Paramecium – The Free living Ciliate


Ciliates are characterized by the presence of cilia on the body, two types of nuclei, one vegetative and the other reproductive and a unique type of sexual reproduction called conjugation. Paramecium contains about 10 species that differ in shape, size and structure. Most of the ciliates possess advanced cellular organelles and complexity of behavior. The largest species, P. caudatum is discussed here in detail as a typical species. Paramecium is widely distributed in fresh water, sea, ponds, ditches, streams etc. and is abundant in waters containing decaying organic matter.

EXTERNAL MORPHOLOGY

P. caudatum measures 170-290 microns and is slipper-shaped. The cell is elongated, rounded at the anterior end and somewhat pointed at the posterior end. Ventral surface of body bears a prominent, oblique depression called oral groove, which leads into a deeper conical vestibule which in turn communicates with a buccal cavity.

External envelope of body is a cuticular membrane, the pellicle, which is made of a pattern of polygonal depressions and raised lines with series of cavities called alveoli. A single cilium emerges out from the middle of each polygon. Entire body surface is covered by cilia, which measure 10-12 microns in length and 0.27 microns in diameter.

INTERNAL ANATOMY

The cytoplasm is clearly differentiated into clear ectoplasm, which includes the basal bodies of cilia, kinetodesmata and trichocysts. Endoplasm is granular and dense semi-fluid zone that fills the entire cell body. Each trichocyst consists of an elongated shaft and a terminal pointed tip called the spike or barb covered by a cap. They are probably used as defense organelles.

Macronucleus is large, kidney-shaped, polyploid, with inconspicuous nuclear membrane. It is vegetative in function and controls the day to day metabolic activities. Micronucleus is spherical with a nuclear membrane and diploid number of chromosomes. It is lodged in a depression near the surface of macronucleus and controls the reproductive activities of the animal.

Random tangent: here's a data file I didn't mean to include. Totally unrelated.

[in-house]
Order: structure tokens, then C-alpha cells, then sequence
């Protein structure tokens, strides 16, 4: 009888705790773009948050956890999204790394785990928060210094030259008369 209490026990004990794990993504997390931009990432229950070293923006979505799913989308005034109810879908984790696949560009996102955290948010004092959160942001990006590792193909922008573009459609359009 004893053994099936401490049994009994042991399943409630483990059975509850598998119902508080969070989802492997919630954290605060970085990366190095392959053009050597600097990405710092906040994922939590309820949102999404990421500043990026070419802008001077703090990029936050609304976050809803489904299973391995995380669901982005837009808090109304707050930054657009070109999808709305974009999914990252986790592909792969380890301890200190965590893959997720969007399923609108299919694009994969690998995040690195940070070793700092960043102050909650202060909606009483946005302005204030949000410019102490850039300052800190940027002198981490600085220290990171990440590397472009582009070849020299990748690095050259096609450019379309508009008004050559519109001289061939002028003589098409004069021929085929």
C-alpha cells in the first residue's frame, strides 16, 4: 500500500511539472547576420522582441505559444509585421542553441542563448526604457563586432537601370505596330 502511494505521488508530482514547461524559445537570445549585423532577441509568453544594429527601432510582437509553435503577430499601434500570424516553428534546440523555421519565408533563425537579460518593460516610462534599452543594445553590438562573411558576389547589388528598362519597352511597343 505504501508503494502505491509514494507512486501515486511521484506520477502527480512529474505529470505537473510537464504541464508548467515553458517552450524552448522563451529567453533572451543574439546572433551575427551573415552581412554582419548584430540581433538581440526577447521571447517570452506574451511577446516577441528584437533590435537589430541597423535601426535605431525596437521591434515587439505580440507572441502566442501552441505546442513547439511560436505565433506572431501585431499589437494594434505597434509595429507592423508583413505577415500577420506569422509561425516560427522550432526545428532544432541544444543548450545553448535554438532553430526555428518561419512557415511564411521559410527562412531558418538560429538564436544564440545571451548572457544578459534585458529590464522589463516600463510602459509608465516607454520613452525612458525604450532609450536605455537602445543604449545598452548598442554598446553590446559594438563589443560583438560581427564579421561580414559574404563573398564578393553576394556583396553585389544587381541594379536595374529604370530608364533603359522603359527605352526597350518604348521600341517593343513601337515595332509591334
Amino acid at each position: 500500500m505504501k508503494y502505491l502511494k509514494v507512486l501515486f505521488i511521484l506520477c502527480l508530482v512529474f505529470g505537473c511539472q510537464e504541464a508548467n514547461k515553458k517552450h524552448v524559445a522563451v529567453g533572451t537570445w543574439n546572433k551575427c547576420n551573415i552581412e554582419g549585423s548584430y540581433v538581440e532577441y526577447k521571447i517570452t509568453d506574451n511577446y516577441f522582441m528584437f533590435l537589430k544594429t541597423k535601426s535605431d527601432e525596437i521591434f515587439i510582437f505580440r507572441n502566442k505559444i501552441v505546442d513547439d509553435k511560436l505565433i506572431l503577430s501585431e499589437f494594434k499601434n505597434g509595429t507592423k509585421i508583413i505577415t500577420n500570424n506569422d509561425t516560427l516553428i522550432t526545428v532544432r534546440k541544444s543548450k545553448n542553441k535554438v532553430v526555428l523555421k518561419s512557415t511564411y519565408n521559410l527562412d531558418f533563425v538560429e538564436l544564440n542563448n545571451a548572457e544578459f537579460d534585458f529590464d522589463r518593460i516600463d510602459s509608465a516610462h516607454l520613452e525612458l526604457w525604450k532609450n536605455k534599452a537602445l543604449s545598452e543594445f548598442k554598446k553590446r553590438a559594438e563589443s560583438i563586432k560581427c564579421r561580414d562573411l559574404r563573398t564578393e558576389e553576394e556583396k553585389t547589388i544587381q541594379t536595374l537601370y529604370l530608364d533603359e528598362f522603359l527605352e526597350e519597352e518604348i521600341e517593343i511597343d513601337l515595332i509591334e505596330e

There are two contractile vacuoles in paramecium, one near each end of body. Each vacuole is surrounded by 6-10 long and narrow radial canals that extend far into cytoplasm and eventually connect to the endoplasmic reticulum. The contractile vacuoles form an excretory system of the cell body. Food vacuoles, called gastrioles can be seen moving within the endoplasm.

The digestive system includes oral groove that leads ventrally into vestibule, which leads directly into a wide tubular passage, the buccalcavity. Buccal cavity opens into a narrow gullet or cytopharynx through a narrow aperture, the cytostome. The cytopharynx at its proximal end forms the food vacuole. Near the posterior end of body, a minute aperture called cytopyge or cytoproct is formed for excretion of the undigested food. The food of Paramecium consists chiefly of bacteria and it also feeds upon small Protozoa, unicellular algae, diatoms, yeasts etc. and small bits of animal and vegetable matter.

Respiration in Paramecium takes place through the general surface of the body.